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France begins digital divvy as some cry foul

Number of channels increases to 26

PARIS — Broadcasters held their breaths Tuesday as the French parliament began debating what slice of the action each may expect to get when France’s terrestrial TV goes digital in 2002.

The change from analog will swell the number of channels from six to 36, transforming French television. But so far, only the pubcasters have been guaranteed a big stake; the private networks fear they are going to be shortchanged.

Under the bill before parliament, France Television, the company that unites pubcasters France 2 and France 3, will be allotted 1-1/2 digital six-channel “multiplexes,” or blocks of frequencies, giving the public sector a total of nine channels. That’s too many, according to industry skeptics who believe the cash-strapped and audience-starved pubcasters won’t be able to pull it off.

Meanwhile, leading private network TF1, pay TV company Canal Plus and private net M6 are earmarked to get only two channels each. Under the proposed legislation, they will have to bid for the remaining four channels in their respective multiplexes if they wish to have them.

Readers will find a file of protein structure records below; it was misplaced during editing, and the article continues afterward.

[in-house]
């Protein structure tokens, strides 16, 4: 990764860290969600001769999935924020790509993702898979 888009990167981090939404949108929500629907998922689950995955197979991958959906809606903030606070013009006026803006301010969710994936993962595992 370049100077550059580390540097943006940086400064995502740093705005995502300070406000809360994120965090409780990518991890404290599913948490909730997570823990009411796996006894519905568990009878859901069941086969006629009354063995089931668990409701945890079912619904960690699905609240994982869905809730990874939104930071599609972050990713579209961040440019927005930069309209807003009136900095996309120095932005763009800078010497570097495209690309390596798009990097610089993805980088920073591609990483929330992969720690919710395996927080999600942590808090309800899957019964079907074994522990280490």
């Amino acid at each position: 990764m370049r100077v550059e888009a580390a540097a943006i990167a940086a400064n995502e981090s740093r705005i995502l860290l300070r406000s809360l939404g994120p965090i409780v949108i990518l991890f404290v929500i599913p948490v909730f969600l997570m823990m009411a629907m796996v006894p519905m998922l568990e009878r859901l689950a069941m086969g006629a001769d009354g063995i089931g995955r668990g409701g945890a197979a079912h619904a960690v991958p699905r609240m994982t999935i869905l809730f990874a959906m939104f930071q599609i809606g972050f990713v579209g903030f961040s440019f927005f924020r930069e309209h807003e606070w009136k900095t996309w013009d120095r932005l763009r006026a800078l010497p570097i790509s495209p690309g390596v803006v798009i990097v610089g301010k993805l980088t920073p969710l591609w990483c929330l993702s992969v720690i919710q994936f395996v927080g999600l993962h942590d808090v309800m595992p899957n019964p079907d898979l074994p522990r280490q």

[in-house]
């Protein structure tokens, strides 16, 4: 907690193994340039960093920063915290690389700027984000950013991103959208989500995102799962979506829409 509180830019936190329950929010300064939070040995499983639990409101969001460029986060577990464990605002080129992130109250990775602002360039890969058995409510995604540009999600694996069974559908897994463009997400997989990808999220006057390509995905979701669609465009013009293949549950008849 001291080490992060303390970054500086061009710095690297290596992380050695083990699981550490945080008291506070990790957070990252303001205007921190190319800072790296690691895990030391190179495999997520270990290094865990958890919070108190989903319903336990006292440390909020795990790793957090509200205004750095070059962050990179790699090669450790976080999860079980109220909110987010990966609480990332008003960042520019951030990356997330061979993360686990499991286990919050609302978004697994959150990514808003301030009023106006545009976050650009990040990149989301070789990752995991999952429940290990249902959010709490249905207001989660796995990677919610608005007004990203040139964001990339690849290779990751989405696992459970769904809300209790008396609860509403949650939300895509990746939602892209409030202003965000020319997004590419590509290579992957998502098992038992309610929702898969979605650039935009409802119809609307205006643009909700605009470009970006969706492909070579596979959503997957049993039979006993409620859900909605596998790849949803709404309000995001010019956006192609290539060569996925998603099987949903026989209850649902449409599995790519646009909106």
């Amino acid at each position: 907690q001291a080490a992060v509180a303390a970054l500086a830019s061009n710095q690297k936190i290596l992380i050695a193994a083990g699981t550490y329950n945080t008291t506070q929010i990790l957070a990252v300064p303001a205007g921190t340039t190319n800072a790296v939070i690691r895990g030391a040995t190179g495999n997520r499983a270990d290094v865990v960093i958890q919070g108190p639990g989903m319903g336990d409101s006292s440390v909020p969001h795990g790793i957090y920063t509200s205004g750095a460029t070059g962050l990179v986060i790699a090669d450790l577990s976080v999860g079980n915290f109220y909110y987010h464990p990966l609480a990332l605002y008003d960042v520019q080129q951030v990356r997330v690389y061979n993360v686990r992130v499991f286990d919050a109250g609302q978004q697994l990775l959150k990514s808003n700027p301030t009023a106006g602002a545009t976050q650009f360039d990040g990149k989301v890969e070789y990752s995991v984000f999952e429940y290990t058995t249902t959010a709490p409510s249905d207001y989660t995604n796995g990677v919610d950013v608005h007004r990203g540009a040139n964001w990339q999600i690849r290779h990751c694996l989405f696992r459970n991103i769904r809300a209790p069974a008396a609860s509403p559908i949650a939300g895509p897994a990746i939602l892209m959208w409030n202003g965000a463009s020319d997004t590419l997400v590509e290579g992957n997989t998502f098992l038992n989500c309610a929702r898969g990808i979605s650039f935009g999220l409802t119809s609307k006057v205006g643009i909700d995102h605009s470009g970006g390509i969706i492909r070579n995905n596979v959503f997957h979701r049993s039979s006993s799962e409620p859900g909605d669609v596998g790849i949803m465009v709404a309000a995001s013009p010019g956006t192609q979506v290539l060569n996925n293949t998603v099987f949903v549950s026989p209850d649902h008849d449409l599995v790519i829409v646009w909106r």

Euro Commission push

The stakes for the private networks are driven higher by the European Commission, which is pushing France to comply with European law and allow foreign investors to take up to 49% of a French TV company.

The private nets fear that could pave the way for the likes of Rupert Murdoch’s BSkyB, Spain’s Telefonica, Bertelsmann or Silvio Berlusconi’s Mediaset to gain a major foothold in French broadcasting.

The current debate is the final stage of a two-year effort by Culture Minister Catherine Trautmann to reform France’s TV sector. The principal element of the broadcasting bill that has already been voted involves the setting up of a super holding company, France Television, to oversee France 2 and France 3.

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